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Center for Urban Education

School of Education

Center for Urban Education


The Center for Urban Education (CUE) aims to promote interdisciplinary collaboration and scholarship and community outreach in the field of urban education. CUE focuses all its activities – research, outreach, and teacher education programs – on issues critical to education, in urban environments. The goal of the Center is to develop a comprehensive, research-based, and, at the same time community-focused platform to improve the teaching and learning for all children in urban communities. We aim to provide a focus and support for sustained investigation of issues in education in urban areas. The Center is a place where fundamental problems in urban education are studied, discussed and analyzed through research, outreach to schools, as well as (in the longer run) through colloquium series and meetings.


The City College of New York has historically had the mission of access and excellence for "the children of the whole people" of the City of New York. Situated in one of the largest and most diverse urban communities in the nation and the world, the College as a whole, and the School of Education, in particular, are immersed in challenges and opportunities presented by this City and its people. The School of Education, in particular, has at the core of its mission to "prepare educators to support students of our diverse citizenry to meet the challenges of the 21st century and be active participants in our democracy". Arguably, attaining equity and democratizing access to higher education for urban students involves access to quality K-12 education. Strengthening CCNY's presence in the public K-12 education of the City of New York is central to achieving its mission.

Upcoming Events


The goal of the Center is to operate as a platform for studies that, over the years will help enact its research agenda. This agenda will be to develop a comprehensive, research-based framework that describes how success in mathematics can be achieved for all children in urban communities. Factors for success will be sought in three areas: (1) urban children's mathematical learning and development; (2) urban teachers' mathematical learning, development, beliefs, and expectations; and (3) urban community interactions with and influences on children, teachers, and schools. In each area, we will (a) characterize, describe, and document the critical variables that promote mathematical achievement, and (b) identify and develop community- and school-based resources and opportunities that contribute to children's success.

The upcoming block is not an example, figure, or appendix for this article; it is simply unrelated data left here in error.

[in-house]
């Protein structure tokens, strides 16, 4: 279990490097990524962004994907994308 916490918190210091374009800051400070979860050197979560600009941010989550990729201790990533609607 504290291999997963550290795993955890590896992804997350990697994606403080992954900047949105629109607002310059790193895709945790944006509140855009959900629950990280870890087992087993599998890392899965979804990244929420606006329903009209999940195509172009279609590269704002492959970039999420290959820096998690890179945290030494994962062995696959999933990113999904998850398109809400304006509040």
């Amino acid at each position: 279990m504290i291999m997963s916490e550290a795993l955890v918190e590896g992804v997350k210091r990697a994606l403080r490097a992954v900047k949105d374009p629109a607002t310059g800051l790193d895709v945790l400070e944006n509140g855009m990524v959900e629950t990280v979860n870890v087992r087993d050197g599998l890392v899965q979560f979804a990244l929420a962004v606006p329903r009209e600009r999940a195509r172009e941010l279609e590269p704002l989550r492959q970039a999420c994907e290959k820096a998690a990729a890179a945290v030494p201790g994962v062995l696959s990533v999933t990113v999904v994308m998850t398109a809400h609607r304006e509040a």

This goal will build on the Center's faculty strengths in mathematics, mathematics education, sociology of urban education, and special education. Each discipline will provide a "lens" through which to view the complex interactions characterizing urban mathematics education, and the interfaces among them providing fertile ground for new ideas and insights. The Center will bring together an expert, committed community of scholars and practitioners, working together to understand and address the difficult problems of mathematics education in urban environments, finding and implementing strategies that will lead to urban students' success in mathematics.
While the main focus and strength of the center will be on mathematics, the center will seek targeted collaborations for inter-disciplinary scholarship on urban education. We recognize that mathematics teaching and learning do not exist in the vacuum, particularly in an urban environment. Sociological, economical, health, anthropological, and urban policy factors, to name a few disciplines, are interweaved in schooling. We find it fruitful to form interdisciplinary collaborations and borrow lenses from these related disciplines to explore questions in urban mathematics education.


  • Proof Project
    The Proof Project investigates the development of students' understanding of proof during the undergraduate experience. Proof, arguably, lies at the heart of mathematics; it pervades all mathematical work and sets mathematics apart from all other sciences. As such, it is necessary for all students to develop both the understanding of concepts related to proof and the skills to read and write proofs. The Proof Project aims to examine the ways in which undergraduate students acquire and develop their understandings of the concept of proof and to provide suggestions for the types of curricular and pedagogical innovations that can make the mathematics of proof accessible to all students.
  • Urban Math Project